# Talk:Integer factorization records

Could someone explain what forms of numbers we are talking in the article? For example every mathematician knows what is the prime factorization of ${\displaystyle 10^{10000000000000}}$ but it is not listed as a record. —Preceding unsigned comment added by 81.197.84.247 (talkcontribs)

I don't know whether reliable sources have made definitions, but here is my rough understanding: "Numbers of a general form" are numbers which satisfy these 3 conditions:
1) The number is not "constructed" in a way which makes all or some of the prime factors or divisors known without having to search for them. This eliminates ${\displaystyle 10^{10000000000000}}$.
2) The factorization is not "dominated" by one prime factor far larger than the others. This eliminates easy cases where you can find a few small prime factors, divide by them, and then be left with a prime.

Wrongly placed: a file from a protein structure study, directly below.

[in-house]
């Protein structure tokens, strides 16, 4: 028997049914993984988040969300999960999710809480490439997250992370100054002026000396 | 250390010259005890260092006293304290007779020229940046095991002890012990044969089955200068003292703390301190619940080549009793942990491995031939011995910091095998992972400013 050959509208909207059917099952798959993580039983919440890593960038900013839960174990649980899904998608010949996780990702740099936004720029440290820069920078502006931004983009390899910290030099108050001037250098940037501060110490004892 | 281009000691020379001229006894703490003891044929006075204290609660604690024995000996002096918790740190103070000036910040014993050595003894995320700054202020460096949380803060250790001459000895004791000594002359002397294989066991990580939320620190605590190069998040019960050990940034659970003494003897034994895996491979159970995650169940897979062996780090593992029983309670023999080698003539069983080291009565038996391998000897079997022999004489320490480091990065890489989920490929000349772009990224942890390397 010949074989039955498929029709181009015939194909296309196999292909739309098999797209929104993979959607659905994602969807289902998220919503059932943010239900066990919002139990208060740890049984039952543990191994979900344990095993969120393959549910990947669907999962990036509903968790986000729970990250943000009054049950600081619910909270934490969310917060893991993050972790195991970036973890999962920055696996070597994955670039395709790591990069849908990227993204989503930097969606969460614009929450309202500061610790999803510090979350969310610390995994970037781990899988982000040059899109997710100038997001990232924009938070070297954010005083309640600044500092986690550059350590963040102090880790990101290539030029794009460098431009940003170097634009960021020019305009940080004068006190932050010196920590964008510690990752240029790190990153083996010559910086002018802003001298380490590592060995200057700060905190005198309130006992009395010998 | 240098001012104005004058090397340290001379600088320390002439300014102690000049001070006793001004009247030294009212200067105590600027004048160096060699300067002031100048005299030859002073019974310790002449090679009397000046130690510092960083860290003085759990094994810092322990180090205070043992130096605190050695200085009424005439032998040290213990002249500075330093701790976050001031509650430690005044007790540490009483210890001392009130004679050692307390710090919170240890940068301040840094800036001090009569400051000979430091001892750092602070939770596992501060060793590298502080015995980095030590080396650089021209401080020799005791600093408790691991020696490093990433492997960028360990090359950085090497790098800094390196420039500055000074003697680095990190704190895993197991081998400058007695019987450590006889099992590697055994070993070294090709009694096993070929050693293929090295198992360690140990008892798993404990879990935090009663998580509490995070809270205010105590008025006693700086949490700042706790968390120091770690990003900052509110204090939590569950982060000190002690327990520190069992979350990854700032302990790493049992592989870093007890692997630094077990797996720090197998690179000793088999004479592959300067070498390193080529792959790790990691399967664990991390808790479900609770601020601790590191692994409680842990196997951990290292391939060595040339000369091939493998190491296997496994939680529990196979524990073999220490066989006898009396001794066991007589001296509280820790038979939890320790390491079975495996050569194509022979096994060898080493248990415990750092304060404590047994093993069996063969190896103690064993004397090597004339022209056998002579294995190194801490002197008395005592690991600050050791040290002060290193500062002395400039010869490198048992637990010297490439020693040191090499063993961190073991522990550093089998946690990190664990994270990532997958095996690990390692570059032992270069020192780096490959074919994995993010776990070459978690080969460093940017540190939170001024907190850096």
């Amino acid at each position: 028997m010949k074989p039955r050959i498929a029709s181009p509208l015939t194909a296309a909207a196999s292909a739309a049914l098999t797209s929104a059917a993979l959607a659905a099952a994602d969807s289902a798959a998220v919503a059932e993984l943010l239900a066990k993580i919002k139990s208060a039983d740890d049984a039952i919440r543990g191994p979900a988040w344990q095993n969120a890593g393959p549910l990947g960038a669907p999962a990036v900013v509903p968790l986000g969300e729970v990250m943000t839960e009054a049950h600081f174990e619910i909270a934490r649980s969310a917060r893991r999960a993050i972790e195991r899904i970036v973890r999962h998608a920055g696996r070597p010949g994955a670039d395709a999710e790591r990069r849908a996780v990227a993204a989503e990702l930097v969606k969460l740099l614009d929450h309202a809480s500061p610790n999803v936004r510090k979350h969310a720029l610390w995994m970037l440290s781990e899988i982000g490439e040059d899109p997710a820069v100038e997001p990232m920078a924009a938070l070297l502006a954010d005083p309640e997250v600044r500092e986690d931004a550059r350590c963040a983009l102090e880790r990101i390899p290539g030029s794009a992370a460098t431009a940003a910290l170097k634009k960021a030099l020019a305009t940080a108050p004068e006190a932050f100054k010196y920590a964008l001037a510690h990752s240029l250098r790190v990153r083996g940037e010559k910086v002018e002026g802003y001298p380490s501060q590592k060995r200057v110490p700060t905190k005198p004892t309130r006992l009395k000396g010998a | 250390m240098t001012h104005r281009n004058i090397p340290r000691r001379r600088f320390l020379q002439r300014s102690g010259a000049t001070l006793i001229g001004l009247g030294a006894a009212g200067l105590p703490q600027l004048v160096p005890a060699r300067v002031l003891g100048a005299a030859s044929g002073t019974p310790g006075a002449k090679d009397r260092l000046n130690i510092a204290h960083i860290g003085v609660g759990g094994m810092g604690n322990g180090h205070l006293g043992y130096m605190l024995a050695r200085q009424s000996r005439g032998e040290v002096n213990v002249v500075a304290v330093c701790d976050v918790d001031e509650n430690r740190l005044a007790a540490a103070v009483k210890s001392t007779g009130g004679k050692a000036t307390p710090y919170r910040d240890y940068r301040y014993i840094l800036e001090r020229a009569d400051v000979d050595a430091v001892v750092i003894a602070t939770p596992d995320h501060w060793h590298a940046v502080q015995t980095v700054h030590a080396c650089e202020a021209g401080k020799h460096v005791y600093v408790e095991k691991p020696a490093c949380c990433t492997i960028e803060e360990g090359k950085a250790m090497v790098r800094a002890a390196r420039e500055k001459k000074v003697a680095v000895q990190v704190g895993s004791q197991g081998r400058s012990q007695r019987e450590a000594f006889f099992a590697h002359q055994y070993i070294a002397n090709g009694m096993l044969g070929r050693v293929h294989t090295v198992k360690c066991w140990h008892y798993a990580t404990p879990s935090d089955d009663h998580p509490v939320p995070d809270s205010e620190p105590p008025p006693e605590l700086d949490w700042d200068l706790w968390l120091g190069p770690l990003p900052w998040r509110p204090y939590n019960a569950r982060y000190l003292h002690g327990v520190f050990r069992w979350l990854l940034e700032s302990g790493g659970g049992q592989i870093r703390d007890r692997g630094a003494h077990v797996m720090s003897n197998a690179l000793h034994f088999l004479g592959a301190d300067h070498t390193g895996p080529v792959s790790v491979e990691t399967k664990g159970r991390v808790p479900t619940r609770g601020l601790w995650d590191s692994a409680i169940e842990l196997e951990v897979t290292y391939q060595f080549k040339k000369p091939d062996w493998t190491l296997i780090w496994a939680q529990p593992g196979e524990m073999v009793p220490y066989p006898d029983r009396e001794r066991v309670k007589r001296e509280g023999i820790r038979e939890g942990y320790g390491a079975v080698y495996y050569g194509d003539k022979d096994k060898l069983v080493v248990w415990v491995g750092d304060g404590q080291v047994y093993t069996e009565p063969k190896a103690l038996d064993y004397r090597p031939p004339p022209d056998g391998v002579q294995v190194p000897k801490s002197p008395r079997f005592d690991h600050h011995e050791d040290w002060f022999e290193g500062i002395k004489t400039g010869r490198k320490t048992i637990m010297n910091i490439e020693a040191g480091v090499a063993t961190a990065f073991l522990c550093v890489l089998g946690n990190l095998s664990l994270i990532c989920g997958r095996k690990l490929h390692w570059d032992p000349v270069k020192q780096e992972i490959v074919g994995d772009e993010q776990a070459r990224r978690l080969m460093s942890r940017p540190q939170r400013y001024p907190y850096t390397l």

3) The number is not of a form where there is a known specialized prime factorization algorithm which is faster than methods for arbitrary numbers. This eliminates for example 2n-1.
"Numbers of a special form" satisfy 1) and 2), but not 3). PrimeHunter (talk) 17:18, 13 September 2008 (UTC)

## specify these are NFS records, maybe add ECM records?

I think the page needs a bit of clarification that these are GNFS and SNFS records.

Maybe even name the page "NFS factorization records"? Or we could add (history of) P-1 and ECM records (http://www.loria.fr/~zimmerma/records/top50.html)?

VictordeHollander (talk) 00:58, 29 January 2015 (UTC)